Solana Beach Coastal Preservation Association
August 20, 1998
Project No. 1831
18,000 years) beach sands that have been pulled offshore primarily during storms and lost
to the littoral system, remaining in place as sea level continues to rise.
This is an important concept in that the available data suggests that, prior to the late
1970s, the last period of significant coastal retreat occurred in the late 1800s (1860s -
1890s), when the combined sediments from the upland watershed and erosion of the
coastal bluffs provided a stable, albeit dynamic, equilibrium profile, with the entire
nearshore shore platform, extending beyond the littoral zone, fully charged with sediment
due in part to significant offshore losses from the littoral zone from the many storms during
the later part of the last century (Kuhn and Shepard, 1984; May, 1987). With a healthy
beach berm, the more infrequent storms that occurred during the first part of the 20th
century would temporarily displace sand offshore to form the winter profile with the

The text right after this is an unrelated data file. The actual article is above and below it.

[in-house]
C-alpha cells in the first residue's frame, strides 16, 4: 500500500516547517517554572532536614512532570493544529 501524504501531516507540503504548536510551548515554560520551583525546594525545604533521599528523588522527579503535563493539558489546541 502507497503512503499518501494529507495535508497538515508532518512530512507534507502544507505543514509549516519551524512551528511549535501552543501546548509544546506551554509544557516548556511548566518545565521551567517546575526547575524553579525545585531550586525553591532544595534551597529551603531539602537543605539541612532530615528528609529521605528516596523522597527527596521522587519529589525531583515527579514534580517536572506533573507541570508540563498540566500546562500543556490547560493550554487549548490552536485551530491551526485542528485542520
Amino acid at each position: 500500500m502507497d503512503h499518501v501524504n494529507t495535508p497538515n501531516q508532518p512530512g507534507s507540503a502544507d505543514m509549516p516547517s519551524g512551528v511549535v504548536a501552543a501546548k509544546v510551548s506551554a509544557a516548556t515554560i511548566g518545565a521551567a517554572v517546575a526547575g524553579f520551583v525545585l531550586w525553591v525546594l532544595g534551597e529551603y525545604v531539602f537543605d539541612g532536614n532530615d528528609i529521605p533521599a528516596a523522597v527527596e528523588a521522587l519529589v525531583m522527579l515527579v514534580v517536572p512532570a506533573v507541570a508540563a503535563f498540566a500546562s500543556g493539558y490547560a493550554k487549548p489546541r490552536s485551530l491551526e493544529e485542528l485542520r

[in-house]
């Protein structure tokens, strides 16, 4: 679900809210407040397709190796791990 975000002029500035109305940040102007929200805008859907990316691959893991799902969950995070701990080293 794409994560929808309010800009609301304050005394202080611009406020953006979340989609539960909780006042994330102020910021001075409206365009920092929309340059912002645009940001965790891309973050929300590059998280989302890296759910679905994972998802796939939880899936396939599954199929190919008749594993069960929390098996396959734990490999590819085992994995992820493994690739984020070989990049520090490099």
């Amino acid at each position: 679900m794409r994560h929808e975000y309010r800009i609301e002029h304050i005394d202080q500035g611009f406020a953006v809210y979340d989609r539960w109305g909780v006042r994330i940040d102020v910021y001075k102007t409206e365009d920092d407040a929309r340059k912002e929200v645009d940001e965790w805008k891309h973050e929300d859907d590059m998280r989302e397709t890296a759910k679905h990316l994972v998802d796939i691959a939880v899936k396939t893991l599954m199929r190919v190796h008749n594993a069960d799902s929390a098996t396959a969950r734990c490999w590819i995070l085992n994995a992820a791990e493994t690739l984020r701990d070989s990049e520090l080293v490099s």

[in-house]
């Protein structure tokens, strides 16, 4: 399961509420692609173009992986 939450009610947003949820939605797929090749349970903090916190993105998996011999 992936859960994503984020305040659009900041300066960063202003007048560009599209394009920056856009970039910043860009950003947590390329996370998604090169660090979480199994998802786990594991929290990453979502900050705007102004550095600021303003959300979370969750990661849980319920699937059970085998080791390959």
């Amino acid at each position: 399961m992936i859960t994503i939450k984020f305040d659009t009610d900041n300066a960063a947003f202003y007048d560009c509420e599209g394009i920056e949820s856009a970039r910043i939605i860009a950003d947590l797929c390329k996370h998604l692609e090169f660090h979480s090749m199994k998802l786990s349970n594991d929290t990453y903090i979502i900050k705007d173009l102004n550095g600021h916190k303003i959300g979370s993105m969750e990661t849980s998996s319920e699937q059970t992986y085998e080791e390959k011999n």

protective offshore bars, with a net loss of the protective sand beach essentially following
that of the Marine Board sea level model.
The progressive and rather significant loss of upland sand sources within the Oceanside
Littoral Cell over the last 60 years, coupled with the offshore displacement of littoral
sediments deflected out of the littoral system by the Oceanside Harbor breakwater1, have
resulted in a significant and almost total loss of the protective transient sand beach and,
hence, future erosion rates should now more systematically follow the sea level erosion
model, only amplified somewhat due to the loss of the historical (pre-anthropic) protective
Referring back to the Marine Board study, the very real potential exists for the La Jolla data
to suggest the beginnings of a more rapid sea level rise. The Marine Board was also tasked
with developing a variety of sea level rise scenarios addressing global warming, with the
most conservative scenario predicting 1.5 meters (4.92 feet) of sea level rise by the year
2100 (Marine Board, 1987). This rather dire prediction would translate into an average
beach erosion rate of almost 3 feet per year, or approximately 295 feet of shoreline retreat
in the next century.
The USCOE (1987, 1991) Oceanside Littoral Cell Preliminary Sediment Budget Report
concluded that southerly littoral transport upon reaching the Oceanside Harbor breakwater is deflected
offshore via a strong rip current depositing the majority of the littoral sediment outside of the littoral zone.